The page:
To conclude coverage of our Greek feast I share with you dolmas. Dolma generally means ‘stuffed thing’, and depending on where you are, the stuffed thing is some sort of vegetable – potatoes, squash, peppers, or tomatoes. After room is made in said vegetable they are filled with stuffing made of grains, vegetables and seafood or meat, which is then cooked. In this case we are leaning towards a Greek variation that involves stuffing grape leaves. The grape leaf version of dolmas can be eaten with fork and knife, or picked up as finger food. Personally, my method depends on how long it has been since I last had dolmas. I am more likely to use utensils if my last encounter with dolmas occurred recently; otherwise, fingers it is. To make them healthier and lower the carb count we used cauliflower instead of rice. I always like having dolmas as part of a Greek meal – they are great hot or cold, can be made in advance (ideally at least the day before), and a plate of them can be easily shared if eaters are willing and generous. I hardly noticed the absence of rice in this version, since the cauliflower gave them a very similar texture to grain or rice. The lemon and egg coating gives them a nice tang, but it does not hurt to serve them up with a dollop of tzatziki as well. If you know me at all you would not be surprised that my dollops are more like glops, but to each her own. Big D helped with the logistics of making the dolmas, especially with separating the grape leaves, which he referred to as “a real pain in the a**”, and with filling them. I was not ignorant to the fact he got such an annoying, leafy task – the poor, innocent guy. Only through this post will he realize my true evil intentions when I sweetly said “can you help for a sec?” We are excited about using the steaming water as a base for soup. Maybe he will forgive me. Yay and Yum! I got some good suggestions for making the dolmas with cauliflower here.
1 8-ounce jar grape leaves (you will probably have extras)
½ head raw cauliflower
½ cup pine nuts (optional)
½ cup raisins (optional)
1 pound ground lamb (or chicken – I know, blasphemy, but can’t find lamb sometimes)
½ medium raw onion
1 Tbsp dried mint
½ cup fresh parsley leaves
2 garlic cloves, crushed
1 ½ tsp sea salt
½ tsp ground black pepper
2 fresh lemons
1 large egg
Carefully remove the leaves from the jar and place in the sink or a large bowl. They are usually tightly rolled together in the jar and can easily be torn. Cover the leaves with hot water and allow to soak at least 15 minutes. Meanwhile, break the cauliflower into florets, removing the stems. Place the florets in the food processor bowl and pulse until the cauliflower looks like rice. This takes about 10 to 15 one-second pulses. Place “rice” in a large mixing bowl and put the bowl back on the food processor; no need to clean it yet.
(Optional) Heat a dry skillet over medium high heat, then add pine nuts and raisins, stirring often and cooking until the pine nuts are lightly toasted, about 3-5 minutes. Set aside to cool, then coarsely chop. Add the nuts and raisins to the rice in the bowl.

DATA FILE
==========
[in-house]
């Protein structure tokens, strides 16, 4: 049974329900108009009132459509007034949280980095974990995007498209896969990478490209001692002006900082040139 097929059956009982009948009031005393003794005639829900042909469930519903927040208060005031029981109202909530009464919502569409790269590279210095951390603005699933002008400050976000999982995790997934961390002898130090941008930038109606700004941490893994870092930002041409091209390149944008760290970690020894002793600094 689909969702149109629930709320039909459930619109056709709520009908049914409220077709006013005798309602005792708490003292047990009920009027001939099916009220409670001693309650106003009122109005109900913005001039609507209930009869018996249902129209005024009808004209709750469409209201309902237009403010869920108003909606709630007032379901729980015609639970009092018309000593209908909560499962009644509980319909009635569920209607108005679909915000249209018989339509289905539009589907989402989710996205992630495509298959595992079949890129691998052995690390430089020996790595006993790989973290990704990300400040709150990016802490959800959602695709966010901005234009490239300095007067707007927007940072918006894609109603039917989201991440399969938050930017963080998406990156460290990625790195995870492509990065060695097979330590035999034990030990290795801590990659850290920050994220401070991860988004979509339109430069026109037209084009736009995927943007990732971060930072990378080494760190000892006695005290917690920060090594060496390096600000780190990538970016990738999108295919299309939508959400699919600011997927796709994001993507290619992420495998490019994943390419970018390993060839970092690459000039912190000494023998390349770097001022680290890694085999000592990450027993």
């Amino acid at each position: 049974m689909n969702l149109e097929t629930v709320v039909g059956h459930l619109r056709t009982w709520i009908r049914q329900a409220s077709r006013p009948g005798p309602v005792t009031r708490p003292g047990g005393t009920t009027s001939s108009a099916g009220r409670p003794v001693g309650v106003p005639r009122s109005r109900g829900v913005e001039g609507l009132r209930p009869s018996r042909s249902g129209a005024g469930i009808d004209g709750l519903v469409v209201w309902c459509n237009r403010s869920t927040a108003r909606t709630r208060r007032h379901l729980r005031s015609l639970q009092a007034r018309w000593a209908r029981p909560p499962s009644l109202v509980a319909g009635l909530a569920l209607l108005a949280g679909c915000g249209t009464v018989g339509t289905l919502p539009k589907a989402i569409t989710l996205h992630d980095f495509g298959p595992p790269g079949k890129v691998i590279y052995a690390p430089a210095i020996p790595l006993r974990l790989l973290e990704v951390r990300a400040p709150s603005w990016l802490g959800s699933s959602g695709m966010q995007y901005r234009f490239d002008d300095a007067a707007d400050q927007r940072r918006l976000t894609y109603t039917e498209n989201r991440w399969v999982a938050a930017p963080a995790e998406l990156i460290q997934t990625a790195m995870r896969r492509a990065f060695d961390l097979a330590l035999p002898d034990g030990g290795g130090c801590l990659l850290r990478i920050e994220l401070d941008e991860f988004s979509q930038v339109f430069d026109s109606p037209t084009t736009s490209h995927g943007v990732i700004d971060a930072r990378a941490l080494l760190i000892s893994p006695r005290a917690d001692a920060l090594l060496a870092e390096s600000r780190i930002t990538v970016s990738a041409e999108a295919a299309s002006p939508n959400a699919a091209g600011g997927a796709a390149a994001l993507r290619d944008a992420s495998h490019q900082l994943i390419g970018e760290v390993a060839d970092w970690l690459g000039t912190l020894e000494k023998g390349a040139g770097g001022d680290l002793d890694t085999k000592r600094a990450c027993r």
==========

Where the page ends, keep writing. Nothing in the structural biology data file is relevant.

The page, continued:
Place the lamb, onion, mint, parsley, garlic, salt, and pepper in the bowl of a food processor and steadily pulse the mixture until the ingredients form a paté and everything is combined. I have also used a pastry cutter when a processor is not available – it takes a little longer, but results work. Add the lamb paté to the “rice” and mix well. The easiest way to do this is with your hands: run them under a little cold water and dig in.
In a steamer basket place a few leaves — the ones that are torn or small — to mostly cover the bottom of the pan. There can be some gaps. Put enough water in the steamer base so it does not rise above the bottom of the basket. Cut half of one lemon in half and drop the quarters in the water. Bring the water to a boil while you prepare the dolmas. Drain the water from the rest of the leaves. Place a leaf on a flat surface with the shiny side facing down, veins facing up. Snip off the stem, and place about one mounded tablespoon of filling on the end of the leaf closest to you, where the stem attached before you whacked it. The filling amount can vary, depending on the size of the leaf you are using. Roll from the bottom until the filling is covered by one layer of leaf. Fold in the side flaps and keep rolling until you have a cigar shape. You want to roll them pretty tightly so they don’t come apart during the cooking process. This is different than traditional dolmas where you want to leave a little wiggle room for the rice to expand during cooking. The cauliflower actually shrinks as it cooks, so roll them up tight, but be gentle not to tear the leaves! Place the rolls in the pan and nestle them up against each other. There can be multiple layers if needed, but place the layers crosswise so air can circulate. They will all get cooked.
Cut half of one lemon into thin slices circles and arrange the slices on top of the dolmas in the steamer. Place the filled basket over the boiling water. Cover with a lid, turn the heat way down to a gentle simmer and cook 25-30 minutes, until the leaves are tender but not falling apart. Remove the steamer and pour out the water from the base pot. Replace the steamer into the base.
In a small bowl, whisk the juice from the remaining lemon with the egg until frothy. Remove lemon slices from the top of the dolmas. Pour the frothy mixture over the dolmas, then put the lid back on and let the sauce set. The hot dolmas gently cook the egg/lemon sauce to create a tangy coating.
When the sauce sets, about ten minutes, remove the dolmas from the pan, place covered in the fridge, and wait until they’re chilled. They taste great cold, room temp, or hot — but are best if reheated the day after preparation, rather than eaten immediately when they come out of the pan.